I understand that personal digital assistants are hard to make. I made one years ago that I used on and off for about six months, so I 100% know the ins and outs of developing a personal digital assistant. However, that doesn’t mean that I’m accepting of when they don’t work well if a better option is available.
The New Assistant
When Google announced the Google Home I was over the moon. I ordered it the first day I could and in November of last year I received it.
— Alan James (@AlanJames1987) November 9, 2016
I instantly loved the device and bought a second for home and eventually a third for the office.
It’s been my go to voice assistant since, although I have experimented with the open source Mycroft.
I bought the smart light bulbs because they were cheap. They are also a great way to get started with home automation, but they make living with lighting a nightmare.
I’ve talked about this many times but home automation should’t add complexity to your life. If you have to change the way you live to conform to the technology you’re using then you’re using the wrong technology.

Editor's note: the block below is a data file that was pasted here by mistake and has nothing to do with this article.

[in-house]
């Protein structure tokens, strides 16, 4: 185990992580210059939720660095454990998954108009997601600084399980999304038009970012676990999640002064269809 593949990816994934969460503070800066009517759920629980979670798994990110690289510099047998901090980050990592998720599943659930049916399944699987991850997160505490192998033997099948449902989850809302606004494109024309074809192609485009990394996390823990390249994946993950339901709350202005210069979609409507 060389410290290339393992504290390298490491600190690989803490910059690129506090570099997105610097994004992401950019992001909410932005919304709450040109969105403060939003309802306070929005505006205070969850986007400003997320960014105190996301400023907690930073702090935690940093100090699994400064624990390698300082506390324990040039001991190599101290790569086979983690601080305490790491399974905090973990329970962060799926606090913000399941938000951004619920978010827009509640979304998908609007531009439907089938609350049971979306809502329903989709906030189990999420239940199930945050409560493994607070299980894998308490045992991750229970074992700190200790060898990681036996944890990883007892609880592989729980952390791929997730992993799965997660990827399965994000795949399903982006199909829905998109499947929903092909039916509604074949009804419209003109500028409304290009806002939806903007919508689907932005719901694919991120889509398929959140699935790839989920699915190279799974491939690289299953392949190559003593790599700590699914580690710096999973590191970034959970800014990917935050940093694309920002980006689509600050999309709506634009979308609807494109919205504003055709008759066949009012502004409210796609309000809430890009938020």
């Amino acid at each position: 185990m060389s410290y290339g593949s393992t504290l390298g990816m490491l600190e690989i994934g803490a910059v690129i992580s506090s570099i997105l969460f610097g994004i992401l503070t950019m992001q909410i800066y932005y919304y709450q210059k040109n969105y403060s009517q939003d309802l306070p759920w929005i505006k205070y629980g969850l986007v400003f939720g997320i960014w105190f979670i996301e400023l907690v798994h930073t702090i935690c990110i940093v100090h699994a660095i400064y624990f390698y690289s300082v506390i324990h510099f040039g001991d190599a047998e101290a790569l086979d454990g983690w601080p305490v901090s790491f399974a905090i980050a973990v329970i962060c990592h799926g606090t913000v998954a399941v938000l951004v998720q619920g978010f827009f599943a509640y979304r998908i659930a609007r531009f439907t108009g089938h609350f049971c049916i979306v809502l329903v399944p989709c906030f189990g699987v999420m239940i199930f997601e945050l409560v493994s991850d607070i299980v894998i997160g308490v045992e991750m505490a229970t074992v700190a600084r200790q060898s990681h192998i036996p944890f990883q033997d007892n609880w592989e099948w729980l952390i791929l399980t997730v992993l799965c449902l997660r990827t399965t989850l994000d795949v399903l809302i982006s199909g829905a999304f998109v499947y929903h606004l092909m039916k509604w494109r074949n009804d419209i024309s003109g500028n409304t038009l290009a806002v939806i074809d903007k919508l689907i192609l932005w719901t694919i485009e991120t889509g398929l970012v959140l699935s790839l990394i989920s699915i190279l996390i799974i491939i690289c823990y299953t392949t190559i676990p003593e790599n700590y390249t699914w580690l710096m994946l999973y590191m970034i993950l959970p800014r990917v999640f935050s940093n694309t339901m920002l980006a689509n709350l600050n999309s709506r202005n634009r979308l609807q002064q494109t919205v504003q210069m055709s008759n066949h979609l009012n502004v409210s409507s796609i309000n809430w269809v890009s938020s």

Trust me from experience, you don’t want to have to use your phone to turn on your lights. You want to use switches, like we’ve been using since electricity became part of every day life.
The New Lighting
I eventually changed all of my light switches to smart switches so I could control them from Home Assistant, Google Assistant, my phone, automations, or just by switching them.
This also allows you to keep using any lighting that you want and not have to limit your selection to a certain size or shape. You sick with normal lights or you could cover a wall with LED strips and blind you and your guests when they arrive. As long as the lights are wired into a switch your imagination is the limit.
Trust me, don’t get smart bulbs, get smart switches.
So what am I left with?
I changed from SmartThings to Home Assistant, from Amazon Echo to Google Home, from bulbs to switches. I kept my ecobee 3, since it works well with Home Assistant. I added cheap security cameras and can eventually program automations into Home Assistant for facial recognition, object recognition, or anything I want.